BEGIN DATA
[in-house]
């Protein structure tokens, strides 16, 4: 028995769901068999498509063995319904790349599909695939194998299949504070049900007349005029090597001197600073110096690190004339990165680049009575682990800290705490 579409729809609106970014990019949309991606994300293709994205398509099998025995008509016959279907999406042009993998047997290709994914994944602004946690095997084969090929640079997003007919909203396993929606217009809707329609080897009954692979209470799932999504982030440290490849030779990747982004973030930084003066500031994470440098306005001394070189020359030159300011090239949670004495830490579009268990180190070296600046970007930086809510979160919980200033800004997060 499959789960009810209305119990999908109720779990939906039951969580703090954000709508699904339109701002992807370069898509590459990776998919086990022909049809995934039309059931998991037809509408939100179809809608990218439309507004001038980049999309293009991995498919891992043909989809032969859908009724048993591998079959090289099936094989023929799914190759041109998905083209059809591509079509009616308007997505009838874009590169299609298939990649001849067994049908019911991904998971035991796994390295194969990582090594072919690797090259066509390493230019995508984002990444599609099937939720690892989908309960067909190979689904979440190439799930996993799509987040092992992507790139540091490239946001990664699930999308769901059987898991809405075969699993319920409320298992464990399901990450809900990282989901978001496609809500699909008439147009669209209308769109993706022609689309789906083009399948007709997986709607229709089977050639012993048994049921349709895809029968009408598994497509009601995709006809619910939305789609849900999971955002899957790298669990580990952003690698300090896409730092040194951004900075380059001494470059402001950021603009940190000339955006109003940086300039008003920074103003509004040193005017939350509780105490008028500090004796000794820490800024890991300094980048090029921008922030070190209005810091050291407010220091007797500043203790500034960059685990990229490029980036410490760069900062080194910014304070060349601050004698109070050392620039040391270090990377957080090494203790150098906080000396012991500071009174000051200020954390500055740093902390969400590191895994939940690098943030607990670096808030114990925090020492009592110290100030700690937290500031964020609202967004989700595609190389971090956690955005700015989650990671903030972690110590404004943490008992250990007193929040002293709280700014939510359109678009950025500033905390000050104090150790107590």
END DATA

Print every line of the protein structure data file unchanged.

[in-house]
């Protein structure tokens, strides 16, 4: 028995769901068999498509063995319904790349599909695939194998299949504070049900007349005029090597001197600073110096690190004339990165680049009575682990800290705490 579409729809609106970014990019949309991606994300293709994205398509099998025995008509016959279907999406042009993998047997290709994914994944602004946690095997084969090929640079997003007919909203396993929606217009809707329609080897009954692979209470799932999504982030440290490849030779990747982004973030930084003066500031994470440098306005001394070189020359030159300011090239949670004495830490579009268990180190070296600046970007930086809510979160919980200033800004997060 499959789960009810209305119990999908109720779990939906039951969580703090954000709508699904339109701002992807370069898509590459990776998919086990022909049809995934039309059931998991037809509408939100179809809608990218439309507004001038980049999309293009991995498919891992043909989809032969859908009724048993591998079959090289099936094989023929799914190759041109998905083209059809591509079509009616308007997505009838874009590169299609298939990649001849067994049908019911991904998971035991796994390295194969990582090594072919690797090259066509390493230019995508984002990444599609099937939720690892989908309960067909190979689904979440190439799930996993799509987040092992992507790139540091490239946001990664699930999308769901059987898991809405075969699993319920409320298992464990399901990450809900990282989901978001496609809500699909008439147009669209209308769109993706022609689309789906083009399948007709997986709607229709089977050639012993048994049921349709895809029968009408598994497509009601995709006809619910939305789609849900999971955002899957790298669990580990952003690698300090896409730092040194951004900075380059001494470059402001950021603009940190000339955006109003940086300039008003920074103003509004040193005017939350509780105490008028500090004796000794820490800024890991300094980048090029921008922030070190209005810091050291407010220091007797500043203790500034960059685990990229490029980036410490760069900062080194910014304070060349601050004698109070050392620039040391270090990377957080090494203790150098906080000396012991500071009174000051200020954390500055740093902390969400590191895994939940690098943030607990670096808030114990925090020492009592110290100030700690937290500031964020609202967004989700595609190389971090956690955005700015989650990671903030972690110590404004943490008992250990007193929040002293709280700014939510359109678009950025500033905390000050104090150790107590």